Thursday

11th Aug 2022

Pro-Western bloc wins Ukraine elections

  • Turnout was 70 percent in the west, but as low as 30 percent in government-controlled areas in the east (Photo: EUobserver)

Ukraine exit polls show a strong win by pro-Western parties, a snub to the far-right, and a surprisingly good result for elements of the former regime.

President Petro Poroshenko’s eponymous Poroshenko bloc (23%), serving prime minister Arseniy Yatsenyuk’s People's Front (21%), and Self-help (13%), a party formed by Andrey Sadoviy, the mayor of Lviv in western Ukraine, are expected to form a ruling coalition, with Yatsenyuk likely to stay on as PM.

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Two nationalist parties - the Radical Party and Svoboda - look set to pass the parliamentary threshold (5%) with around 6 percent each.

But Right Sector - which led the militant wing of February’s revolution and which is the main bogeyman of Russian propaganda on “neo-Nazis” in Kiev - got less than 3 percent.

The former ruling party of ousted president Viktor Yanukovych - the Party of Regions - did not run.

The pro-Russia Communist Party also failed to make it into parliament for the first time since Ukraine gained independence.

But the Opposition bloc, led by Yanukovych’s former energy minister, Yuriy Boyko, got around 7 percent.

Yulia Tymoshenko, a towering figure in international relations in the run-up to the February revolution, got just 6 percent.

The exit polls were broadly confirmed by preliminary results published by the Central Election Commission (CEC) on Monday.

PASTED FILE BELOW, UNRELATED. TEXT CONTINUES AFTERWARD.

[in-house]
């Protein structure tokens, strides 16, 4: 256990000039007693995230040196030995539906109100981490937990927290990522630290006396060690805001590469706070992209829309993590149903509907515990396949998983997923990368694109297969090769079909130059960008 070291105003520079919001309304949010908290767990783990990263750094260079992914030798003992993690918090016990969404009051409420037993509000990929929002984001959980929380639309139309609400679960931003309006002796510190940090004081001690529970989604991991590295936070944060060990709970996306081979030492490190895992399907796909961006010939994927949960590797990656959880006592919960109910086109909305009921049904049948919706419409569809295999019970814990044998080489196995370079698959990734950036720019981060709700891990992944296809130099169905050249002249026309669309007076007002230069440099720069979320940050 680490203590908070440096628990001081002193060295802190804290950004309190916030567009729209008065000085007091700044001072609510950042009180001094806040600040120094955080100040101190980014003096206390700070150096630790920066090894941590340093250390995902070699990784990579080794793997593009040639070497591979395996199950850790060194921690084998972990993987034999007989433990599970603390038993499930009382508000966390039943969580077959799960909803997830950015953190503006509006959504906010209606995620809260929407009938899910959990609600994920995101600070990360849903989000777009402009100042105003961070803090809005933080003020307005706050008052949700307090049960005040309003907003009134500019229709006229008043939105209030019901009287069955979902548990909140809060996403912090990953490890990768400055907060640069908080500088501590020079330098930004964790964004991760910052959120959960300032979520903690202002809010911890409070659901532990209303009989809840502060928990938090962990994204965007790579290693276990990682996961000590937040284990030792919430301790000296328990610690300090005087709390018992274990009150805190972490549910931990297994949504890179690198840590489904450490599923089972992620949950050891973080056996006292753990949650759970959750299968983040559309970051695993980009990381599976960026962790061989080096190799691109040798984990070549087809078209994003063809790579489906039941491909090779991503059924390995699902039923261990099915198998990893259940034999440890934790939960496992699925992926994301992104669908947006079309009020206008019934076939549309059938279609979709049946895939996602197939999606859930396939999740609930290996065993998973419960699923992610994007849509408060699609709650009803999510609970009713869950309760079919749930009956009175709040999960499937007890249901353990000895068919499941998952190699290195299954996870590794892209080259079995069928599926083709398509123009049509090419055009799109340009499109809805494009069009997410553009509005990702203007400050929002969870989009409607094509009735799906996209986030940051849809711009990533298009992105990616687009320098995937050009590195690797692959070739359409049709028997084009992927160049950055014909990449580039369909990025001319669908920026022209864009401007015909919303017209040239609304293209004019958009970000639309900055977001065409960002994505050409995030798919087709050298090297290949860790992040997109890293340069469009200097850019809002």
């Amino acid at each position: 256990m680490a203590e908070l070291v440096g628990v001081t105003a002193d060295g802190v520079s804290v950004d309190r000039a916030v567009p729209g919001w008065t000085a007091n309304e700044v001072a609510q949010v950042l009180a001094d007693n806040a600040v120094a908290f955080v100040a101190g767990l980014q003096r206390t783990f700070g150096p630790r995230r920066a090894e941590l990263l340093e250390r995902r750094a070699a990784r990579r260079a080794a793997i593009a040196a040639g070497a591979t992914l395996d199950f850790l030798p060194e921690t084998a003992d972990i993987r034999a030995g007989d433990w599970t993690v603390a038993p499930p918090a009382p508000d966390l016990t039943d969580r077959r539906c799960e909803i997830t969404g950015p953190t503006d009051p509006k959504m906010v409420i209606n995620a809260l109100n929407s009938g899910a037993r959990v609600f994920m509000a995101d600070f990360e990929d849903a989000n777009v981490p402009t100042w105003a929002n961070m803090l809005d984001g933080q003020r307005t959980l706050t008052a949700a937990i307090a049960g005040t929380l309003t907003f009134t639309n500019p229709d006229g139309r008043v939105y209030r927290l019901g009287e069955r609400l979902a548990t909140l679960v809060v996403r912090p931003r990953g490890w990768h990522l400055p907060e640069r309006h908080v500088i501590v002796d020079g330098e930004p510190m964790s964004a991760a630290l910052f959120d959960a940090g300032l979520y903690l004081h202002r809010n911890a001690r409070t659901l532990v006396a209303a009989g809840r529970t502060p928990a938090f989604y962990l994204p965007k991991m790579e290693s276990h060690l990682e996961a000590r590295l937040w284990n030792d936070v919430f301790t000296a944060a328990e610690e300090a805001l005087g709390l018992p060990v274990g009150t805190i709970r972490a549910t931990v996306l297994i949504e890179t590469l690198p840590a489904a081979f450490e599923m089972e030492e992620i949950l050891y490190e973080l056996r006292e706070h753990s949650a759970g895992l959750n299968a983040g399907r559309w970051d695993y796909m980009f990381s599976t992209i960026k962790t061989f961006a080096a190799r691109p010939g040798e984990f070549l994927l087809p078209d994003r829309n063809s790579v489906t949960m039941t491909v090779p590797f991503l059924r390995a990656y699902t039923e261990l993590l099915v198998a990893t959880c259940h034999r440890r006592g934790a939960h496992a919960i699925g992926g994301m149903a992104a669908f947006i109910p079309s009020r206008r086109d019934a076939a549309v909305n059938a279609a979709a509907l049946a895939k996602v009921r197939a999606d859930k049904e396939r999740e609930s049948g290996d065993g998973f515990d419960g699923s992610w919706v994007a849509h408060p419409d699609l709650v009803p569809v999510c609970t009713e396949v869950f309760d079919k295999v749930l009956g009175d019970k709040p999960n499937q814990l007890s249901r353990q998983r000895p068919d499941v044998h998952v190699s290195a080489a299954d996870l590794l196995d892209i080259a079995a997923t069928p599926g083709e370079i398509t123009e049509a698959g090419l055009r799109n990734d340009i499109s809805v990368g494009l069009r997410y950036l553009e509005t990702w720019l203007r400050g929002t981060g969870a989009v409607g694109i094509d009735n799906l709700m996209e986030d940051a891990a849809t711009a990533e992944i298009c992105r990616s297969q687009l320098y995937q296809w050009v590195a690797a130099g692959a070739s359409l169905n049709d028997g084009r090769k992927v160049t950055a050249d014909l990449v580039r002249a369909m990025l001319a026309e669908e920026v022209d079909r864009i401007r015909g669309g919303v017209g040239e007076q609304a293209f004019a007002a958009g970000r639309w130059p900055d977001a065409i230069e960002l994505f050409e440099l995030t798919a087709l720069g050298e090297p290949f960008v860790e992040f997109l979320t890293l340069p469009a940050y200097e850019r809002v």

The CEC also reported turnout of 52 percent nationwide, rising to over 70 percent in the west, but falling to some 30 percent in government-controlled regions in the east.

Meanwhile, three parts of the country - some 4.8 million people out of Ukraine’s 46 million population - did not vote: Crimea (annexed by Russia), and parts of Donetsk and Luhansk in east Ukraine (which are held by pro-Russia rebels).

The situation means 27 seats in Ukraine's 450 seat parliament will be left symbolically vacant.

Rebel chiefs, speaking to Russian media, denounced the elections as a “farce”. Boyko also accused authorities of corruption, calling the vote the “dirtiest” ever in Ukraine.

But for his part, Poroshenko on Sunday thanked people for backing what he called a “democratic, reformist, pro-Ukrainian, and pro-European majority”.

He noted that they punished “demagogues and populists” and gave “a death sentence” to the Communist “fifth political column”.

The OSCE, a European multilateral body, will give its preliminary verdict on the conduct of the vote later on Monday.

But endorsements from the EU and US have already begun trickling in.

The US ambassador to the OSCE, Daniel Baer, noted that he visited 10 polling stations. “The election officials, observers and citizens we encountered were eager to discuss election preparations and enthusiastic about their ability to vote, once again, for change”, he said.

Lithuania’s foreign minister Linas Linkevicius tweeted: “Seems that [the] European choice [is] winning in Ukraine. Farewell to the past!”.

Jacek Saryusz-Wolski, a Polish MEP, congratulated Ukrainians on the “victory of their European course” on behalf of the EPP, the centre-right group in the European Parliament.

Rebel vote looms

Rebel chiefs in Donetsk and Luhansk are now planning to hold their own vote on 2 November in an effort to cement claims to independence.

The project runs counter to a Russia-Ukraine peace accord in Minsk, which said Ukrainian authorities would organise a regional vote in the conflict zone in December.

German chancellor Angela Merkel last week blamed Russian leader Vladimir Putin for failing to stop the separatists from creating a “frozen conflict”.

But Putin, in remarks in the so-called Valdai Club symposium last Friday, defended the rebels’ plan.

“The Minsk agreements do stipulate that elections in the south-east should be held in co-ordination with Ukrainian legislation, not under Ukrainian law, but in co-ordination with it”, he said.

He added that the December vote was set “without consulting with the south-east … [so] people in the south-east say: ‘See, they cheated us again, and it will always be this way’.”

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